Saturday, 25 October 2014
Last updated 1 day ago
Jul 6 2010 | 1:02pm ET
In his ongoing battle with the Commonwealth of Massachusetts, the third time was not the charm for Bulldog Investors founder Philip Goldstein.
The state’s Supreme Judicial Court on Friday rejected Bulldog’s appeal of a $25,000 fine levied against it by Massachusetts Secretary of the Commonwealth William Galvin more than three years ago. The appeals court, the state’s highest, ruled that New Jersey-based Bulldog violated Massachusetts securities laws by providing information about itself to a non-accredited investor. Bulldog’s funds are not registered in Massachusetts.
The ruling upholds two lower-level decisions, first from a Massachusetts Securities Division hearing officer and then a Boston Superior Court judge, which found against Bulldog. All three stem from Galvin’s January 2007 cease-and-desist order against Bulldog.
Bulldog had maintained that Galvin had no jurisdiction over it and that its rules violated the hedge fund’s First Amendment right to free speech.
It is unclear whether Bulldog plans to further appeal the case, but it would certainly be no surprise if the hedge fund did so. Goldstein in February sued Galvin, who he once called a “pompous ass,” accusing him of singling out Bulldog because of Goldstein’s outspokenness.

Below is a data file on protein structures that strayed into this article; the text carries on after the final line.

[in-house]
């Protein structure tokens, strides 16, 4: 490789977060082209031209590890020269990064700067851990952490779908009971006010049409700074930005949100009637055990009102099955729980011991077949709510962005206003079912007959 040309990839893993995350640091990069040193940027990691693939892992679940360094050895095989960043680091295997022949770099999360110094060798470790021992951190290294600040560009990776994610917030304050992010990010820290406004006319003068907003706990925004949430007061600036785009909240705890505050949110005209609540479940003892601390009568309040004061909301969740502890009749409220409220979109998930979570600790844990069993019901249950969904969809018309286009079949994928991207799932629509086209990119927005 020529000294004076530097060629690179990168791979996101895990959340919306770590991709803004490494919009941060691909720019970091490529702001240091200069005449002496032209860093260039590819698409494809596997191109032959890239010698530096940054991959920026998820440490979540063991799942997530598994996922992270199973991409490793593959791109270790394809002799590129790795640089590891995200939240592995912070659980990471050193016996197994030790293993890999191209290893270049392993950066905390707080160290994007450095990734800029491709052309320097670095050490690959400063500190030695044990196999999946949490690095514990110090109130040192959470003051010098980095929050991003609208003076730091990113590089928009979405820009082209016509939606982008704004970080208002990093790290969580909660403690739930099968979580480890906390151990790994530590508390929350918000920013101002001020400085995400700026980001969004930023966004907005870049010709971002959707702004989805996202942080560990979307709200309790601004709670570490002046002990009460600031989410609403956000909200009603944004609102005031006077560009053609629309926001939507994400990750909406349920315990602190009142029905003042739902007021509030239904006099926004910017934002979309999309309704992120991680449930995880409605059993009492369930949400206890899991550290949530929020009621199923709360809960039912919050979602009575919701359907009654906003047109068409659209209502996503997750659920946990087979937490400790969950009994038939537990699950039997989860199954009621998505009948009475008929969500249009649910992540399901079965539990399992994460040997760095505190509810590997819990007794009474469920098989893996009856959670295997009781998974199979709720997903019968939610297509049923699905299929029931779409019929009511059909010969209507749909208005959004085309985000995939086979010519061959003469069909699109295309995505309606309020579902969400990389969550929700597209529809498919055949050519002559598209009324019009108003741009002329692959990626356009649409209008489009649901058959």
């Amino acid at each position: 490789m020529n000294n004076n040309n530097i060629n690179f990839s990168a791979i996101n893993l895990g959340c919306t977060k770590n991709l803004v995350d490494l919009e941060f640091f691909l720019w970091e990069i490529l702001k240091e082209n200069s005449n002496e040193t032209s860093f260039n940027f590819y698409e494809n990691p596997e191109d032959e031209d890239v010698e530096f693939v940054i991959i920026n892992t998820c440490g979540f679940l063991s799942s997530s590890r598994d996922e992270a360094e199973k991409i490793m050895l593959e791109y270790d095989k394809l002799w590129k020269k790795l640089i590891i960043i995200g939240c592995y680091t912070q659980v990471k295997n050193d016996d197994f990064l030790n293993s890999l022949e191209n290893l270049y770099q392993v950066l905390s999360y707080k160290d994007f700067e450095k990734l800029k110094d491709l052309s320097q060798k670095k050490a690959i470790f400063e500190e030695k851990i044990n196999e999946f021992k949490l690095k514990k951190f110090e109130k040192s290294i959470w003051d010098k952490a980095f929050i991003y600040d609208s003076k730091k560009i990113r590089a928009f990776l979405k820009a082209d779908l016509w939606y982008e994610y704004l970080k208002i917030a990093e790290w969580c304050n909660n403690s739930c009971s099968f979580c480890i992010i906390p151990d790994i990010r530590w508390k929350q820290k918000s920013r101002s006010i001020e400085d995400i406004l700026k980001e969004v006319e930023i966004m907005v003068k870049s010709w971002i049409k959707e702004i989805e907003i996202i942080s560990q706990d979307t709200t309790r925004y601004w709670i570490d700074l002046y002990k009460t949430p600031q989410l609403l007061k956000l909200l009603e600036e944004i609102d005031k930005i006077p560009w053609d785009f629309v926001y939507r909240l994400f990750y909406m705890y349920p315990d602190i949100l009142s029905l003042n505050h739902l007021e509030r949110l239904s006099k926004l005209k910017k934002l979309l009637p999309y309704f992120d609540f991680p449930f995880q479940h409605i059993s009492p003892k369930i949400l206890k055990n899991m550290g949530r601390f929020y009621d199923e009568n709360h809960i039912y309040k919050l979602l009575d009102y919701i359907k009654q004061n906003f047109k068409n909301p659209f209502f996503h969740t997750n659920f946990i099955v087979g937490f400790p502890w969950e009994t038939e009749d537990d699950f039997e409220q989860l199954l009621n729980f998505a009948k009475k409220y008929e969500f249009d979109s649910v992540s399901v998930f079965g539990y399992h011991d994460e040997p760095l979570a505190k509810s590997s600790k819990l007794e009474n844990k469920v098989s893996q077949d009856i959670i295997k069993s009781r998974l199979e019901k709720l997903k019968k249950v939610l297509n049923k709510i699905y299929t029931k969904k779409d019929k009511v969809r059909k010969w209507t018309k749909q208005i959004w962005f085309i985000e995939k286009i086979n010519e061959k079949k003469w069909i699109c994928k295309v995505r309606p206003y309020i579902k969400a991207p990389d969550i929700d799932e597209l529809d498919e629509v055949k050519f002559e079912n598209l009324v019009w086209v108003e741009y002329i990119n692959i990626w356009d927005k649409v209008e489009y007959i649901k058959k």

After losing the first court decision in October, Goldstein told Reuters, “apparently, if you live in Massachusetts, you have to be rich to read truthful material on a hedge fund Web site.”
Sep 22 2014 | 4:15pm ET
"I tell people that everybody likes good news and so if you have good performance that’s wonderful,” explains Mike McKitish of Peddie School's endowment, “but it’s the people that want to talk about the bad news or where they drifted and how they came back and how they stayed to their discipline…” that he wants to hear from. Read more…
David and James Hamman launched their fundamental Livestock and Grains Program in March of 2010 but it really was decades in the making.